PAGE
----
It takes a certain bravery, on the part of a film-maker, to put their own creative instincts on screen up against the grandeur of a gold-plated masterpiece. But so it is in Tár, where an imagined maestro on the podium of the Berlin philharmonic grapples with Mahler’s Fifth, battling everyone from the orchestra itself to her daughter’s schoolyard bully in a rich, towering study of desire and the will to command. Tom Duggins

7. Elvis (dir. Baz Luhrmann)

Biopics are perhaps the most maligned of all the cinematic genres, and not without cause: mediocre music biopics are ten a penny. But formulas exist for a reason and sometimes what works, works. On paper, there was little about the Elvis story that was likely to surprise. But add in Luhrmann’s preternatural ability for dazzling visuals and sumptuous style, a delightfully ludicrous turn from Tom Hanks’ panto villain Colonel Tom Parker, and a freakishly star-making performance from Austin Butler, and Elvis transformed into something more than the sum of its parts. Chris Machell

6. Bones and All (dir. Luca Guadagnino)

Bones and All, like the best horror movies, finds poetry in the frightening, in the transgressive, in the perverse. It mines light from darkness and transforms it before our eyes into something universal, shining and true, no matter how ephemeral. “Love’s the only engine of survival,” the late Leonard Cohen once crooned, and Guadagnino would no doubt agree with such hopeful sentiment. But tragedy beckons as tragedy always does in these narratives. The end is written at the start. Bones and all. Read the full review. Martyn Conterio

5. Crimes of the Future (dir. David Cronenberg)

David Cronenberg first made Crimes of the Future in 1972. It was a disturbing account of a plague that killed all sexually mature women. Now, with a reputation built over half-a-century of work, Cronenberg has returned to the scene of his Crimes with an A-list ensemble in tow. Plot strands serve as clotheslines on which to bed some fascinating ideas, spouted with darkly humorous conviction by the film’s ensemble cast (including Viggo Mortensen, Léa Seydoux and Kristen Stewart). There’s no subtext here, and Cronenberg delights in hitting many of the old favourites from his back catalogue: long live the new flesh (Videodrome); secretive cults (Scanners); weird children (The Brood); flesh ports (eXistenZ). JB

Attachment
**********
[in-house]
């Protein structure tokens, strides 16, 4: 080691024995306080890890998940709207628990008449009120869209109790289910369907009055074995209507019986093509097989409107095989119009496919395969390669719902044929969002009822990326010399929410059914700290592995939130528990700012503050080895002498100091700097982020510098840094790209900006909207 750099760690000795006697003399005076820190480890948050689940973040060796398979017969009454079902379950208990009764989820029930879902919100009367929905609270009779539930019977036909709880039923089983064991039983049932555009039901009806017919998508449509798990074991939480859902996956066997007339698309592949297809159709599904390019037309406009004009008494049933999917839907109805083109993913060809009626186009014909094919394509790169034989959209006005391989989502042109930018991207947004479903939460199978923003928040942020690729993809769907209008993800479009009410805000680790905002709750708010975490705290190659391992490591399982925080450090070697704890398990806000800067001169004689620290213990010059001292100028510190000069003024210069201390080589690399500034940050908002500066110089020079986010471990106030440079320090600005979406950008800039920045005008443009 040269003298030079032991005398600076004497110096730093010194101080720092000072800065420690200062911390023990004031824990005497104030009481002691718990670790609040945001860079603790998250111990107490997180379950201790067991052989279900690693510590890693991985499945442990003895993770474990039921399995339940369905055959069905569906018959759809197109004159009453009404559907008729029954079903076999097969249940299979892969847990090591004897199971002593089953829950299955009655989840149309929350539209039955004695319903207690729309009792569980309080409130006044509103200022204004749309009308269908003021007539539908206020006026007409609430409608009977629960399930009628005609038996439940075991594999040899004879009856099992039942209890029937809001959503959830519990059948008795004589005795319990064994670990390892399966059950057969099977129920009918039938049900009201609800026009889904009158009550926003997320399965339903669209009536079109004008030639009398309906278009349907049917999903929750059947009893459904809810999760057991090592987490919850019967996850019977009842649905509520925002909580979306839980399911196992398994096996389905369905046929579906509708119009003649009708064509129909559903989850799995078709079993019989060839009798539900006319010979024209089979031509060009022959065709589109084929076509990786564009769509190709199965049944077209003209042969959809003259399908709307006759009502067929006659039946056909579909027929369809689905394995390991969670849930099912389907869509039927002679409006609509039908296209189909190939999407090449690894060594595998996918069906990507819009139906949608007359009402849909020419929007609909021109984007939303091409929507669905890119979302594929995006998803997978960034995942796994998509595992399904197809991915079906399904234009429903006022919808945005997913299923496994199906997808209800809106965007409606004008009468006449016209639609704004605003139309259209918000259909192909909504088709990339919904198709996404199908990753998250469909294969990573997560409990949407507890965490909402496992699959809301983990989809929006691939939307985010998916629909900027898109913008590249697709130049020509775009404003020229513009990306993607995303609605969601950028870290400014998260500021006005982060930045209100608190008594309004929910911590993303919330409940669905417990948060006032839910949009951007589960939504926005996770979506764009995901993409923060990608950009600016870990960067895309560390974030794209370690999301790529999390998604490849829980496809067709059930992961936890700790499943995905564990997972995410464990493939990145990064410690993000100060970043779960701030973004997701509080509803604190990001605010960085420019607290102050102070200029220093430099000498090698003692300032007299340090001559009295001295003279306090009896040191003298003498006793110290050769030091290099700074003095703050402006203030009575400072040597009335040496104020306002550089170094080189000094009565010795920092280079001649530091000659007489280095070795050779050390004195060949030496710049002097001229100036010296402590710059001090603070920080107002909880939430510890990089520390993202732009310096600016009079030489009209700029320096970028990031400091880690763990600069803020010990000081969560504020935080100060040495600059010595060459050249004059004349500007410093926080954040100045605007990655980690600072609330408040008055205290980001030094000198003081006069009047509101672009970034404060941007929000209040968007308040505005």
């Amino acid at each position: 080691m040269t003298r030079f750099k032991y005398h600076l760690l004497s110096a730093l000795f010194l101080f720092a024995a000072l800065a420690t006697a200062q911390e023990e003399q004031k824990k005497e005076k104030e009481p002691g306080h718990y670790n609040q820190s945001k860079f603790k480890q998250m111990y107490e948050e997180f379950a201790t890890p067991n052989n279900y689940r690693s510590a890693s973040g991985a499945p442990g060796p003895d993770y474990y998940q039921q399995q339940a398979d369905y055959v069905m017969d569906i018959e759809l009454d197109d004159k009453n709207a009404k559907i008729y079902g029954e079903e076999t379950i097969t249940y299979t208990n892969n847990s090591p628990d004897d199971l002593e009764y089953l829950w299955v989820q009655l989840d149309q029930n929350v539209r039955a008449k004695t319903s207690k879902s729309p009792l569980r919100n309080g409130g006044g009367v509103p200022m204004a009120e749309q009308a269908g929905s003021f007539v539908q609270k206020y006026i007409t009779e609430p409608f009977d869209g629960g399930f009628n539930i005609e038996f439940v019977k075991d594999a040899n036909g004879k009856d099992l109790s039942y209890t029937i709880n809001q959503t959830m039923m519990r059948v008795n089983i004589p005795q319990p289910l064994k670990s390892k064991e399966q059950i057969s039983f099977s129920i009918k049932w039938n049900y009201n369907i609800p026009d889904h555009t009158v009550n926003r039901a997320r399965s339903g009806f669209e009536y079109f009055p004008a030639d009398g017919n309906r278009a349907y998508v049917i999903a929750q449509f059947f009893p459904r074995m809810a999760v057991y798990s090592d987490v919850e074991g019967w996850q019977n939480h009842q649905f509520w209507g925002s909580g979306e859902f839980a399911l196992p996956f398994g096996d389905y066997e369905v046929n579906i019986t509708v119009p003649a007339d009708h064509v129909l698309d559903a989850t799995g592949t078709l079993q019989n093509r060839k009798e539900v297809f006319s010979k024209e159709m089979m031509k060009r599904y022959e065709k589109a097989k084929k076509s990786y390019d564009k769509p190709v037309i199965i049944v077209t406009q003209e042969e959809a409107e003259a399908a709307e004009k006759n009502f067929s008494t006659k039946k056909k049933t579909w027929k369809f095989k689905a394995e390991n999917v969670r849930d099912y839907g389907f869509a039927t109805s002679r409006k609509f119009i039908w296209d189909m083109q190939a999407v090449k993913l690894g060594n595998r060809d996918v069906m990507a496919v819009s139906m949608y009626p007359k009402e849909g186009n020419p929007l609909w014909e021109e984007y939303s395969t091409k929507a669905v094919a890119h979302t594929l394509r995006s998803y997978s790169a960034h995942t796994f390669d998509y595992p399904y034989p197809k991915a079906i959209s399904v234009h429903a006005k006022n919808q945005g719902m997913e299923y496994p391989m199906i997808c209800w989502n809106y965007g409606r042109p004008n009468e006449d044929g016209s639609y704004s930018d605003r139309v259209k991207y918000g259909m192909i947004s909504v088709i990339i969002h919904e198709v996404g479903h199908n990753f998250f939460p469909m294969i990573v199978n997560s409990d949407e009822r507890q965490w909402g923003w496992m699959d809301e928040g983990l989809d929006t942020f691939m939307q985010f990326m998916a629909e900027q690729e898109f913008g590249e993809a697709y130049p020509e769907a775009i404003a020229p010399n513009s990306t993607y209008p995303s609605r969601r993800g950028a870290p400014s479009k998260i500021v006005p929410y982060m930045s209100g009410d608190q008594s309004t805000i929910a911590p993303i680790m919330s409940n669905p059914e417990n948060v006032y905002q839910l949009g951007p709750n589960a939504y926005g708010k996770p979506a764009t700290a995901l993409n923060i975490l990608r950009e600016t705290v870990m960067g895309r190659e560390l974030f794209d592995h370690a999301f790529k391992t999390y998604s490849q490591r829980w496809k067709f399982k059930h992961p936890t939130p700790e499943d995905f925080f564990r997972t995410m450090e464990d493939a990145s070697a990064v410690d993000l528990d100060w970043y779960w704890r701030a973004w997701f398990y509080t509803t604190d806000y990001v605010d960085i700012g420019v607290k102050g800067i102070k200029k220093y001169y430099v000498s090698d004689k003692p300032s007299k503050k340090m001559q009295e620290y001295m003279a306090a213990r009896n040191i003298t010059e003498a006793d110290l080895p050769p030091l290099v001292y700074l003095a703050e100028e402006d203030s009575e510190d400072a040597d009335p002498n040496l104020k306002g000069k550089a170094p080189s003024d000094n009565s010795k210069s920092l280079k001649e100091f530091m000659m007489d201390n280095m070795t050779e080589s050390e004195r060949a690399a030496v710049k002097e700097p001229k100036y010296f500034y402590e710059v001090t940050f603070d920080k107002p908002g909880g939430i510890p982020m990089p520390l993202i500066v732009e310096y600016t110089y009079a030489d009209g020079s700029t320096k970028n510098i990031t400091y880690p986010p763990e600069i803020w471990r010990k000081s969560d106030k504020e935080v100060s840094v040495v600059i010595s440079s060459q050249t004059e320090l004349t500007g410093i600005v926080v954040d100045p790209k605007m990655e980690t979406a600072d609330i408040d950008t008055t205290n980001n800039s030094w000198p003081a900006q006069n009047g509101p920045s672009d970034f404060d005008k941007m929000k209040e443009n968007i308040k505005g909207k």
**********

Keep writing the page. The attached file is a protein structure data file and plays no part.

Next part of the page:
4. Saint Omer (dir. Alice Diop)

Documentary filmmaker Alice Diop’s (We, La Permanence) first narrative feature is a major achievement and an investigation into motherhood, judgment and the other. Kayije Kagame plays Rama, a university professor and writer who is working on a new book – the centrepiece of which is going to feature the real-life trial of a Senegalese woman, Laurence Coly (Guslagie Malanga), who is accused of murdering her 15-month-old daughter. Diop is brave enough not to give us the comfort of closure and yet somehow there is catharsis as well. Saint Omer is a deeply intellectual film – Medea is referenced several times as a frame of understanding – but it’s also heartfelt. There is a compassion to the dispassion: an empathy. Read the full review. JB

3. Decision to Leave (dir. Park Chan-wook)

Park Chan-wook’s new film Decision to Leave is a cinematic psychopath test. From a craft point of view, the film is as impeccable as you would expect from the director of Oldboy and The Handmaiden. Kim Ji-yong’s cinematography gives us shot after shot of dizzying inventiveness and Cho Young-wuk’s score escapes Hitchcockian influence and becomes something in itself. Decision to Leave is like a beautiful airport novel of a film. It is far cleverer than it needs to be and is so acted with sly charisma. Tang Wei is particularly captivating, giving us a heartbreaking sociopath – the kind of girl you meet at funerals. Read the full review. JB

2. The Banshees of Inisherin (dir. Martin McDonagh)

The Banshees of Inisherin is a beautifully-shot and deftly-played comedy. It is at once masterful, surprisingly poignant, and profound. Its portrait of a friendship faltering ultimately proves how vital friendship actually is: how vulnerable and naked we are without it. In a perfect world, Farrell and Gleeson would make a series of films out of these characters – a modern day Laurel and Hardy or Abbott and Costello. However, as Inisherin proves, this isn’t a perfect: if this is all we have, hopefully it will be enough. Read the full review. JB

1. Aftersun (dir. Charlotte Wells)

Wells’ debut is an astonishing work which will leave a lasting impression. She frames shots perfectly and her use of the 1990s setting – all pay-phones and DV camcorders – are unobtrusive and folded into the texture of the film. The heat shimmers and the nights are dark and hot, but even in the brightest moments of the day, Calum’s (Paul Mescal) face is in shadow. He struggles to keep his battle in the dark, hiding from Sophie (Frankie Corio) his despair and hiding it from the audience as well. We get a sense of unease, disquiet, heightening to possible danger but everything is offscreen and inferred and we are left – like adult Sophie – approaching memory as if it were evidence, silhouettes as if they are crime scenes. Read the full review. JB

Honourable Mentions

11. Pacification (dir. Albert Serra)

12. No Bears (dir Jafar Panahi)

13. Funny Pages (dir. Owen Kline)

14. Fire of Love (dir. Sara Dosa)

15. All the Beauty and the Bloodshed (dir. Laura Poitras)

16. Holy Spider (dir. Ali Abbasi)

17. EO (Jerzy Skolimowski)

18. Broker (dir. Hirokazu Kore-eda)

19. Corsage (dir. Marie Kreutzer)

20. The Whale (dir. Darren Aronofsky)